CC BY 4.0 · European J Pediatr Surg Rep. 2017; 05(01): e1-e3
DOI: 10.1055/s-0037-1598624
Case Report
Georg Thieme Verlag KG Stuttgart · New York

Discontinued Splenogonadal Fusion and Bilateral Empty Scrotum in an 18-Month-Old Boy

Ahmed Abokrecha
1   Department of Pediatric Surgery, Maternity and Children Hospital, Makkah, Saudi Arabia
Ameera Almatrfi
2   Department of Medicine and Surgery, Umm Al-Qura University Faculty of Medicine, Makkah, Saudi Arabia
› Author Affiliations
Further Information

Publication History

16 August 2016

05 January 2017

Publication Date:
02 March 2017 (online)


Splenogonadal fusion is a rare benign congenital anomaly defined as the presence of splenic tissue adherent to gonads. It was first described in 1883 by Bostroem, a German pathologist. We present a case of an 18-month-old boy who was referred as a case of bilateral empty scrotum since birth. During routine laparoscopic exploration, right vas deferens and testicular vessels were entering the right internal inguinal ring so right inguinal exploration was done, which revealed blind ending vas deferens and testicular vessels and the left testis was found intra-abdominally near the left internal ring with a mass on its upper pole. Wedge biopsy was taken from the upper pole of the testicle (site of the mass) for tissue diagnosis followed by orchidopexy. Histology showed splenic tissue. Although splenogonadal fusion is a rare condition, surgeons should be aware of this rare disease entity to avoid unnecessary aggressive interventions such as orchiectomy.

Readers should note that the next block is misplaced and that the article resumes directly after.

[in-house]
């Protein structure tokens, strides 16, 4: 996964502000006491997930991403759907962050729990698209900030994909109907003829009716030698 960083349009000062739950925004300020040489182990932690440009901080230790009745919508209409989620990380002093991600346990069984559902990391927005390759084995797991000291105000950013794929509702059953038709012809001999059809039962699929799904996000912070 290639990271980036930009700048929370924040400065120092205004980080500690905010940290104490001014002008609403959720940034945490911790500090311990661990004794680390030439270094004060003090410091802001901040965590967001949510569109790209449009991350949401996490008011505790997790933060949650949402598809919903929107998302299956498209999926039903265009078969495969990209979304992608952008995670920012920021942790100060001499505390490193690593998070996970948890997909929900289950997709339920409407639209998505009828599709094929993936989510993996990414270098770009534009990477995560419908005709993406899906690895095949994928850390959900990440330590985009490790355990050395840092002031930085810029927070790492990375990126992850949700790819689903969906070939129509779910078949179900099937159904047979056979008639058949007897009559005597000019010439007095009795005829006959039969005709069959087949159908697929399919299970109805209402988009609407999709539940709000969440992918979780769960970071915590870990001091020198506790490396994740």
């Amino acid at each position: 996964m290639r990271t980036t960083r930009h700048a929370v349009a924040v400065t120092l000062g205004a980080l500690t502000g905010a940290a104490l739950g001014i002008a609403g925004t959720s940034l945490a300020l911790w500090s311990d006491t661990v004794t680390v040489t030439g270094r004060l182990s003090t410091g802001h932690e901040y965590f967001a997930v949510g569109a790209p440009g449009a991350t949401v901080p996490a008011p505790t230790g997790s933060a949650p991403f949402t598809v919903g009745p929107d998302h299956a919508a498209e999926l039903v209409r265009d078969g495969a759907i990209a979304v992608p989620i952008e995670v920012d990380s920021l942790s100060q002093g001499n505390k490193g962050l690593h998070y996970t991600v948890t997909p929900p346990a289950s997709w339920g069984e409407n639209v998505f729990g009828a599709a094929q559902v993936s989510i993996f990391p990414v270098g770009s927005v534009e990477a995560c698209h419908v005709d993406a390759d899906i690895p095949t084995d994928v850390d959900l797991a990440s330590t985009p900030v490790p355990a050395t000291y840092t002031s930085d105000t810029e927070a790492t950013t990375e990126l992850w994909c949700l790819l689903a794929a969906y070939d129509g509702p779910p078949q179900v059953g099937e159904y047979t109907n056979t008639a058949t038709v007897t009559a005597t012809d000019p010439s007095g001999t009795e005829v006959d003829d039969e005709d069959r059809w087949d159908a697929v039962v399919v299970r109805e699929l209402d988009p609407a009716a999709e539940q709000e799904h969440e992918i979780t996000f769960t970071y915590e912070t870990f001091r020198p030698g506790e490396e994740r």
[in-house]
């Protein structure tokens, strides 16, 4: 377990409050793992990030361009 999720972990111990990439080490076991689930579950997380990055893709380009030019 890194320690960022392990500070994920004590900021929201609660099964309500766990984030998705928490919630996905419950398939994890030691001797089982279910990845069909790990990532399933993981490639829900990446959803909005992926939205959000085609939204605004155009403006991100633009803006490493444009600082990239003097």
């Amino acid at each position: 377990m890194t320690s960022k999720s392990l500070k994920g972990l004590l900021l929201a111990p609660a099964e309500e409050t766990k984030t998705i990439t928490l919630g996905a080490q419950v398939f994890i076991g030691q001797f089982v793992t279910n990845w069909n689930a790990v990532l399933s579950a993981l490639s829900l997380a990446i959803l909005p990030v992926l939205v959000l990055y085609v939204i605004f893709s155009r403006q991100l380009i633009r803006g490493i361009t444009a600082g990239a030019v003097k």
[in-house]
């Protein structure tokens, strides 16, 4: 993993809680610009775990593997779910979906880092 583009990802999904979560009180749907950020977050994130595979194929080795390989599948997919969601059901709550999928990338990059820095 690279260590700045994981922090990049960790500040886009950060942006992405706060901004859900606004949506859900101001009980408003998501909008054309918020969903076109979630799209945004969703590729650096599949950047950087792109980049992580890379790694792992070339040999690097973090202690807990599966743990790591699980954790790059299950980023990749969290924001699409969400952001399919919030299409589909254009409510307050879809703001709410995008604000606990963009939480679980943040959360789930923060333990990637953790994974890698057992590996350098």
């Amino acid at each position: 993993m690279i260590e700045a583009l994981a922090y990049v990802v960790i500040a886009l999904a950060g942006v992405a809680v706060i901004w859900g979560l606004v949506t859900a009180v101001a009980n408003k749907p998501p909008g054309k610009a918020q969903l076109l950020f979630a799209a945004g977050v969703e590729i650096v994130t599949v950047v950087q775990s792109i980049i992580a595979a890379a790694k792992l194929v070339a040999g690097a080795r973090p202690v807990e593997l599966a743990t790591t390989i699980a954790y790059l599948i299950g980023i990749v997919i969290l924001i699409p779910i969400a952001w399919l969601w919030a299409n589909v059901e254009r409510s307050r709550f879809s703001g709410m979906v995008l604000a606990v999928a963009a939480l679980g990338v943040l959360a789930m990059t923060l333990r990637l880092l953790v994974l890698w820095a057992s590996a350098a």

• References

  • 1 Shadpour P, Rezaimehr B. “Rosary of Testes”: splenogonadal fusion in association with bilateral abdominal testes presenting as polyorchidism. Case Rep Urol 2015; 2015: 317189
  • 2 Celik A, Tiryaki S, Darcan S, Ergun O. Splenogonadal fusion-limb deformity syndrome: a rare but important cause of undescended testis. World J Pediatr 2016; 12 (02) 246-248
  • 3 Bosnalı O, Cici İ, Moralıoğlu S, Cerrah-Celayir A. Continuous-type splenogonadal fusion: report of a rare case. Turk J Pediatr 2014; 56 (06) 680-683
  • 4 Melikov R, Altunkol A, Quliyev F, Mammadov E, Abat D. Continuous-type splenogonadal fusion: a rare cause of scrotal swelling. Pediatr Urol Case Rep 2015; 2 (02) 22
  • 5 Lakshmanan PM, Reddy AK, Nutakki A. A surprising content of congenital hernia: complete splenogonadal fusion band. BMJ Case Rep 2014; 2014 (14) :pii: bcr2014203640
  • 6 Kennedy KP, Barnard S, Speakman MJ. Splenogonadal fusion - not just another hydrocoele. Ann R Coll Surg Engl 2006; 88 (02) 163-164
  • 7 Ferrón SA, Arce JD. Discontinuous splenogonadal fusion: new sonographic findings. Pediatr Radiol 2013; 43 (12) 1652-1655
  • 8 Milliken I, Cherian A, Najmaldin A, Powis MR. Splenogonadal fusion: a rare cause of testicular enlargement. Pediatr Surg Int 2007; 23 (04) 365-367
  • 9 Chen SL, Kao YL, Sun HS, Lin WL. Splenogonadal fusion. J Formos Med Assoc 2008; 107 (11) 892-895
  • 10 Imperial SL, Sidhu JS. Nonseminomatous germ cell tumor arising in splenogonadal fusion. Arch Pathol Lab Med 2002; 126 (10) 1222-1225
  • 11 Hasegawa Y, Kanemitsu I, Ueoka K. Transverse testicular ectopia with splenogonadal fusion: a case report. Int J Urol 2011; 18 (06) 466-468
  • 12 Zhang X-w, Hou G-j, Geng X-j, Gao X-y, Chen Y-j, Fu L-b. Splenogonadal fusion: Report of two cases and literature review. J Pediatr Surg Case Rep 2013; 1 (10) 362-363
  • 13 Li WF, Luan MX, Ma Z, Chen YJ. Splenogonadal fusion: report of four cases and review of the literature. Exp Ther Med 2013; 6 (03) 816-818